Missed opportunities for HIV screening in pharmacies and retail clinics
Date of Original Version
In the wake of new recommendations to offer HIV screening to everyone aged 13-64 years and to start all people living with HIV/AIDS on highly active antiretroviral therapy (HAART) regardless of CD4 count, the need to generate widespread, scalable HIV screening programs is greater than ever. Nearly 50,000 new HIV infections occur in the United States each year, and the Centers for Disease Control and Prevention estimates that approximately half of these new infections are transmitted by individuals who are unaware of their HIV serostatus. Numerous barriers to screening exist, including the lack of primary care for many at-risk patients, expense of screening in traditional settings, and need for repeat testing in high-risk populations. With their relative accessibility and affordability, community pharmacies and retail clinics within those pharmacies are practical and appealing venues for expanded HIV screening. For widespread pharmacy-based testing to become a reality, policymakers and corporate pharmacy leadership would need to develop innovative solutions to the existing time pressures of pharmacists' behind-the-counter functions and absence of reimbursement for direct patient care services. Pharmacists nationwide should also receive training to assist with risk reduction counseling and linkage to care for customers purchasing the new over-the-counter HIV test. © 2014.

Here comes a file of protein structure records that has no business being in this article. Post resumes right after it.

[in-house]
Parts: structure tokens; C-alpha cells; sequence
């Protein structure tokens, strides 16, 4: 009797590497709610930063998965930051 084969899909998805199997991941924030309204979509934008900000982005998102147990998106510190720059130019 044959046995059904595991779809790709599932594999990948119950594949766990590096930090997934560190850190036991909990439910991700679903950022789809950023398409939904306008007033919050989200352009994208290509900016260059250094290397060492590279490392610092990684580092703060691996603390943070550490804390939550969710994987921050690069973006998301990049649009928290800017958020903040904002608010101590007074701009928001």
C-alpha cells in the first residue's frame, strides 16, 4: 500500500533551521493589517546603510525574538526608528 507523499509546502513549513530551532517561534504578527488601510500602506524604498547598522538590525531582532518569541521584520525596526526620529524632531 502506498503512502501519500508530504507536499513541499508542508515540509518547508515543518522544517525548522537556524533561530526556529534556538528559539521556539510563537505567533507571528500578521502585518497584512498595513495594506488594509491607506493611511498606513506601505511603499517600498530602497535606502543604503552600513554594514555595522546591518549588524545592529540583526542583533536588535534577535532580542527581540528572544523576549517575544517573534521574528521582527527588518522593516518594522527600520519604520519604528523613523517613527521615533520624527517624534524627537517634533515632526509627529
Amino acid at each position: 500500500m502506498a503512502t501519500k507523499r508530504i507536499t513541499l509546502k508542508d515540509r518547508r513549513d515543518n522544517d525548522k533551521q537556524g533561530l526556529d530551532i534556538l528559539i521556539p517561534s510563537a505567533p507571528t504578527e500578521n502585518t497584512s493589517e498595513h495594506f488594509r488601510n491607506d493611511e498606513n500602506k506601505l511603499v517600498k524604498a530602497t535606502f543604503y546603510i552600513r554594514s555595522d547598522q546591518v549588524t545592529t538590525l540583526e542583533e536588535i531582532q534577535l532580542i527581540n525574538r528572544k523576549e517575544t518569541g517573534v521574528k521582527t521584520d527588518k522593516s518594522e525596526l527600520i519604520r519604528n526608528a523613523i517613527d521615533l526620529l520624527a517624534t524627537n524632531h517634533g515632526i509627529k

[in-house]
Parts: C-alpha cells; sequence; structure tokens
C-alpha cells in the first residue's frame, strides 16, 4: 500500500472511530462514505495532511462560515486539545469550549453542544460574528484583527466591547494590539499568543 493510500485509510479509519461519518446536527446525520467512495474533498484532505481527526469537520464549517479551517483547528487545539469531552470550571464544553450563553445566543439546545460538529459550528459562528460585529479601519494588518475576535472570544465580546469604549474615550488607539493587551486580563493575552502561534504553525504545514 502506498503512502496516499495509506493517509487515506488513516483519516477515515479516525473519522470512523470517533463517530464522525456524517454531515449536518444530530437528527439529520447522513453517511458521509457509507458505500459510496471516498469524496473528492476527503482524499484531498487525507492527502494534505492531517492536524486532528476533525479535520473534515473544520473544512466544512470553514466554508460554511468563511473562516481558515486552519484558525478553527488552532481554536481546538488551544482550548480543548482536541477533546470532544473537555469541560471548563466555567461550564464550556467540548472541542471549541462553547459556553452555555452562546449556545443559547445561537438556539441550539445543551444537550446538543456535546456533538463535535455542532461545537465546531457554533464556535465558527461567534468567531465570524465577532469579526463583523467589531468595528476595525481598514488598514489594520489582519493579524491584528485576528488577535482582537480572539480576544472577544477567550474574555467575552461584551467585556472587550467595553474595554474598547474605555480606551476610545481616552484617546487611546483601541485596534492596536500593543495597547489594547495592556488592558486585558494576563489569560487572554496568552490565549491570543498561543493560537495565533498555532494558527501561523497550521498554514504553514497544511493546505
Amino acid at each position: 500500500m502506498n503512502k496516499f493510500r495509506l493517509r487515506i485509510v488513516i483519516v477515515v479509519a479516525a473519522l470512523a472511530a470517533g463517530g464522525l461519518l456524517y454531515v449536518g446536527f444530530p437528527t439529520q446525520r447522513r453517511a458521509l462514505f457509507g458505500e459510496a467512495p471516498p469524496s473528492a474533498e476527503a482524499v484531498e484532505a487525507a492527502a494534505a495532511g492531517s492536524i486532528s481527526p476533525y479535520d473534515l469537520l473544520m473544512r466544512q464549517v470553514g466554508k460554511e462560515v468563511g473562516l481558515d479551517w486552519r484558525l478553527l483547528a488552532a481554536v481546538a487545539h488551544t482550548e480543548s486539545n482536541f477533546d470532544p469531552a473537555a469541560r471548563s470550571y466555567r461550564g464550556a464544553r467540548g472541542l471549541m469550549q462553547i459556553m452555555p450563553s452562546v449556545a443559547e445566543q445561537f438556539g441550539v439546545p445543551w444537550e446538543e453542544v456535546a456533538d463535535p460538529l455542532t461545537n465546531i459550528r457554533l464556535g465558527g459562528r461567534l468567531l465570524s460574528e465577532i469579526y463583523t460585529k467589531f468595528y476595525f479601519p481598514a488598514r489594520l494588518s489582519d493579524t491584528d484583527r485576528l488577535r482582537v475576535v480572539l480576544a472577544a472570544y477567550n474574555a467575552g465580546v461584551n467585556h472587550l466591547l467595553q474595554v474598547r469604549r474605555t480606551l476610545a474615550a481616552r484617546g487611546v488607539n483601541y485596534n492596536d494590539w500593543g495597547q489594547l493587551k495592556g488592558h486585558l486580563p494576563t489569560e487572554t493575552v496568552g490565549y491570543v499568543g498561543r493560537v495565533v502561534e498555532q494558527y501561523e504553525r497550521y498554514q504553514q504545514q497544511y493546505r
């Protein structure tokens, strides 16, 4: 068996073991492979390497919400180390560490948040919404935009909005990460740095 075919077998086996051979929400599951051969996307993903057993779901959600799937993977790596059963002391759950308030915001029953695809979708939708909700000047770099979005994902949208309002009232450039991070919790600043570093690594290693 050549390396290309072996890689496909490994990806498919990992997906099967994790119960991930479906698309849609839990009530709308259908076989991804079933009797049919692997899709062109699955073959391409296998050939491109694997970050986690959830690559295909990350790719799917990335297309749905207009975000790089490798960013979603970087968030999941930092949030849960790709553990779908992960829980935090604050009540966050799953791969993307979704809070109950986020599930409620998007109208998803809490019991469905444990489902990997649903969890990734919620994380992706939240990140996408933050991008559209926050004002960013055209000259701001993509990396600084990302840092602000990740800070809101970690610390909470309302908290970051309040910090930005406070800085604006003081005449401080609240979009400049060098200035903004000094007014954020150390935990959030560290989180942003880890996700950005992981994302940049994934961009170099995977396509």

Journal of Managed Care Pharmacy
Dugdale, Caitlin, Nickolas Zaller, Jeffrey Bratberg, William Berk, and Timothy Flanigan. "Missed opportunities for HIV screening in pharmacies and retail clinics." Journal of Managed Care Pharmacy 20, 4 (2014): 339-345. doi:10.18553/jmcp.2014.20.4.339.